“Es como el sagrado sacramento!”

At the turn of the 18th-century, Gabriel Moraga led the first expedition across the hills from what we now call the San Francisco Bay area into the northern end of the San Joaquin Valley. Seeing the bright blue sky, the flower-filled meadows, the high mountains to the east, and the glory of what is now known as the Sacramento River, they were incredulous.

“Canopies of oaks and cottonwoods, many festooned with grapevines, overhung both sides of the blue current. Birds chattered in the trees and big fish darted through the translucent depths. The air was like champagne, and (the Spaniards) drank deep of it, drank in the beauty around them. “Es como el sagrado sacramento! (This is like the Holy Sacrament.)”

And so, Sacramento, generations and centuries later, the capitol city of California—we’ve come a long way.

This past Sunday morning I spoke twice, “preaching” at both services of the First Presbyterian Church in Berkeley. CA. “Every Square Inch: Liturgy, Learning, Labor and All of Life,” was what I called it. And so it seemed right to remember Moraga and his explorers, and their surprising discovery of a valley and river that was as beautiful as the holy sacrament itself.

I offered a vision, and then two ways into that vision. First, the story of a question asked of me some years ago. “Is it possible to have a contemplative life, and still live in Washington DC?” Prison Fellowship invited me to come speak on that question, and I brought with me two first edition volumes by Abraham Kuyper, “Lectures on Calvinism” and “To Be Near Unto God.” I offered Kuyper as someone deeply engaged in his world—believing that “every square inch of the whole of reality” belonged to his Lord –becoming prime minister of a modern nation state (the Netherlands), while at the very same time writing 110 times on these few words from Psalm 73, “It is good to be near unto the Lord.” There was a seamlessness in his vision; no dualism, no final tension between a life in the world, and the life of a contemplative.

And then the stories of two good people whose lives teach us to see all of life as coherent; in fact to see all that we think, all that we say, all that we do, as sacramental. So I told about the French philosopher/activist Simone Weil, whose wrestling with the hurts of the world, the wrongs and injustices of life, first led into years of serious communism. But it was not finally satisfying, for the most important reasons that matter to all of us. And she slowly, slowly, found her way to “the God who has tears.” Over time she began to see that everything was meant to be holy, all of life, all of learning, and wrote that if we learn to “pay attention”—which she saw as the heart of the truest learning –we will see study as sacramental. Seemed a good word for a congregation next to the UC Berkeley campus.

Then I told about Lesslie Newbigin, and his profound commitment to taking the questions of life, the ones that we all ask and answer, with great seriousness. In his 40 years in India, he spent days and weeks in Hindu temples meeting with Hindu scholars, reading their holy books, and inviting them to study his. To step in, and to stay engaged, is harder than most of us can imagine. But he took the Hindu people and their Hinduism seriously, and yet somehow he avoided syncretism, and over time was even more persuaded of the richness and reality of his own faith, eventually writing books like “Foolishness to the Greeks,” “The Gospel in a Pluralist Society,” and “Proper Confidence.” I told of my own interactions with him late in his life, learning from him more than I had imagined possible about loving people and loving truth, at the same time. Again, no dualism, but rather a deep sense of coherence about what we believe and how we live.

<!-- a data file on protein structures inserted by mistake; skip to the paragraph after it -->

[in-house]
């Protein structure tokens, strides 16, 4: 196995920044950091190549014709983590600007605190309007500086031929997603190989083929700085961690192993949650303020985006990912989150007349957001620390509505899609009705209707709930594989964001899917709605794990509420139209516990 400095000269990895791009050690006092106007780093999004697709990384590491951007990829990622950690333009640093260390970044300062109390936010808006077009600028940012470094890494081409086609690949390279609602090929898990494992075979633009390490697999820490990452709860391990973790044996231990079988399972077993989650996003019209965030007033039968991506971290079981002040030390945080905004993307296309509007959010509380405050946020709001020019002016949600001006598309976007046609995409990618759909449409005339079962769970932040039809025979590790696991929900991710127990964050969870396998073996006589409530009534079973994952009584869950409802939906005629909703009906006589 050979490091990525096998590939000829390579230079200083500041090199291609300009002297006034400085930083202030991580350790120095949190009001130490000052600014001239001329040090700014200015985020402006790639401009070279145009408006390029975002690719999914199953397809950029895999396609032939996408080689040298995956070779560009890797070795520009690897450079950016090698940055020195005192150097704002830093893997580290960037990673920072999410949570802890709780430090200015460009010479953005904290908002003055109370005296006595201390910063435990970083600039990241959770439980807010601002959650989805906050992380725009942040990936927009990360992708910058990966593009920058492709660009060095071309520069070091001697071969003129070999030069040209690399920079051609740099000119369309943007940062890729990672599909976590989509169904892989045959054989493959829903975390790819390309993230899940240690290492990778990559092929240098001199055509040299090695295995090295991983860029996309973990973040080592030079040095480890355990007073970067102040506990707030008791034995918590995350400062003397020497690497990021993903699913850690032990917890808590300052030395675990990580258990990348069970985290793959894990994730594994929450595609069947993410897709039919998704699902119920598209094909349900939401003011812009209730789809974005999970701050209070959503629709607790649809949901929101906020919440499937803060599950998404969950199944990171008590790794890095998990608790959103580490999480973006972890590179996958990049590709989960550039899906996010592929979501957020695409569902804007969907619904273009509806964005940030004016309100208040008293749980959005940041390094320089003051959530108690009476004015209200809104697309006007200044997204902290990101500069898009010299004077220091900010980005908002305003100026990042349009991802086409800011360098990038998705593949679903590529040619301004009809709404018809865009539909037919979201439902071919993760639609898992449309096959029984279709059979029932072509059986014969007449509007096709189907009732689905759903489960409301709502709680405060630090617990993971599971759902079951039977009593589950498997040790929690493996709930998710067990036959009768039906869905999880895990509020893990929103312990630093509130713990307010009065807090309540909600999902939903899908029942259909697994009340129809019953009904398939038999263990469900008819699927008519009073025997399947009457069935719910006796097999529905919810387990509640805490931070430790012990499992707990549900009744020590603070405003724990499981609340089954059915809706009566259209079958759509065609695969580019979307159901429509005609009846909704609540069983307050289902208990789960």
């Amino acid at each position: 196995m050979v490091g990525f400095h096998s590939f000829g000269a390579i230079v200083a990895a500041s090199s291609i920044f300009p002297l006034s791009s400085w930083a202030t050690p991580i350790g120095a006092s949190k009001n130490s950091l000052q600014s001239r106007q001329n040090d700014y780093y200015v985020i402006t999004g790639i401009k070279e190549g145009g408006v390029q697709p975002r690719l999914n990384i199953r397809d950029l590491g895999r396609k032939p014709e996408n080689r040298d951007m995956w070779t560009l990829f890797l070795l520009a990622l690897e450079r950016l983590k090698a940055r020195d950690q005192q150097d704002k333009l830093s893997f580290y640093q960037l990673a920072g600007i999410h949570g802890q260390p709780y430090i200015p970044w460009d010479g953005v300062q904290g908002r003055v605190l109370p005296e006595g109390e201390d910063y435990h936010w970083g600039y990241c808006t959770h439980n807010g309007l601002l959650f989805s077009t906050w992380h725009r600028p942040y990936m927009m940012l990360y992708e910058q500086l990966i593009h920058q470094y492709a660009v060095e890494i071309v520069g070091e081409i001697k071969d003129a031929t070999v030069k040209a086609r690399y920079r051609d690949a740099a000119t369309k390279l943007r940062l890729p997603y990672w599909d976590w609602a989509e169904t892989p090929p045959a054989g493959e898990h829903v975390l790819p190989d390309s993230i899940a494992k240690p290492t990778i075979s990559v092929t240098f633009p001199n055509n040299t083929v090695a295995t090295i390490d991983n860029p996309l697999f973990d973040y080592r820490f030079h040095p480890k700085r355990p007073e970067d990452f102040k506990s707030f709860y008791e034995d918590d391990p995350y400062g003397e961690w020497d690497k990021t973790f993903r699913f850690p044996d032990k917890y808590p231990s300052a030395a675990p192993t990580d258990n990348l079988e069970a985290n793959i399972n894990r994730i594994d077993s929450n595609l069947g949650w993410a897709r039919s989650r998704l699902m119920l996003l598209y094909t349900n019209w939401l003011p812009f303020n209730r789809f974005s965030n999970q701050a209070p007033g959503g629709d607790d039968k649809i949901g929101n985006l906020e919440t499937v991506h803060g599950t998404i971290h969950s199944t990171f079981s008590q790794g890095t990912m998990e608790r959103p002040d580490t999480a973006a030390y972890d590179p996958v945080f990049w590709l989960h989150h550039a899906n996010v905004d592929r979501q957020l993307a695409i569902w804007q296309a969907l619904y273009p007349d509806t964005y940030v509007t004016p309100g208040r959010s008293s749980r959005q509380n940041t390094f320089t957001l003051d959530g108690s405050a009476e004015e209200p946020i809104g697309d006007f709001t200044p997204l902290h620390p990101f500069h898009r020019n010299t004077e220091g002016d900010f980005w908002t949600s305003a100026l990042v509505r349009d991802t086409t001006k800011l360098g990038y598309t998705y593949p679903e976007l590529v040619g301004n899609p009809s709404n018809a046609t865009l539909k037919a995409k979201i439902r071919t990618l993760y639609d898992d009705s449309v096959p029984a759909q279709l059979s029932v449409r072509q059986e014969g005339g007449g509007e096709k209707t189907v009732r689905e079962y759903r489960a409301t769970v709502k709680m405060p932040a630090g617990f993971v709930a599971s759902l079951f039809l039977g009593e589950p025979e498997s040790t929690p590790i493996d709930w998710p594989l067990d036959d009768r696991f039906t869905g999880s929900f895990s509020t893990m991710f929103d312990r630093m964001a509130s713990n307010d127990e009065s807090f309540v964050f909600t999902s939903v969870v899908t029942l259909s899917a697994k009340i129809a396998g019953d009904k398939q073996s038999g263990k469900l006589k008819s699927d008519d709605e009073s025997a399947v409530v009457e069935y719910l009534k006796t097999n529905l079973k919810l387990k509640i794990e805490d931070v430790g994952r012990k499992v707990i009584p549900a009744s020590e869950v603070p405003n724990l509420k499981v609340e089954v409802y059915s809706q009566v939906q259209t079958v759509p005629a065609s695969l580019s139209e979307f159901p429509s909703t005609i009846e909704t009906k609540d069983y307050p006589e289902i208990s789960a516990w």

I finished with Francis of Assisi, the patron saint of San Francisco, reflecting on what he said and didn’t say about words and deeds. (He did not say, “Preach the gospel at all times, and if necessary, use words.”) But he was a remarkably earnest man, committed to an honest faith, showing unusual compassion for people and their problems—as well as birds and bees, flowers and trees –taking his time and place seriously.

“What is there in this story for us? For people gathered together at the First Presbyterian Church of Berkeley, CA, a city on a hill that it is, looking out as it does on another city on another hill, the city that remembers St. Francis in its very name, other than that we are to be people of honesty and integrity, to be people who take into our hearts the hopes and sorrows of the world, complex and perplexing as they are, who take into our minds the difficult questions of a pluralist and pluralizing world, complex and perplexing as they are, understanding that it is in the vocation of God himself—the God who has tears, as Simone Weil came to see –that we find our own vocation.

“So, brothers and sisters, it is into the neighborhoods, the city, its schools and businesses, the university, the Bay Area and beyond, remembering that every square inch belongs to Jesus who alone is Lord.

“Every square inch—which is why we need a liturgical vision for life that nourishes all of life… our learning, our labor, our love. A sacramental vision it must be, weaving together our worship and work, our praying and our thinking, our learning and our living.”

(Photo of the San Francisco Bay)


Steven Garber is the Senior Fellow for Vocation and the Common Good for the M. J. Murdock Charitable Trust. A teacher of many people in many places, he continues to serve as a consultant to colleges and corporations, facilitating both individual and institutional vocation. A husband, a father and a grandfather, a he has long lived in Washington DC, living a life among family, friends, and flowers.

Meet Steve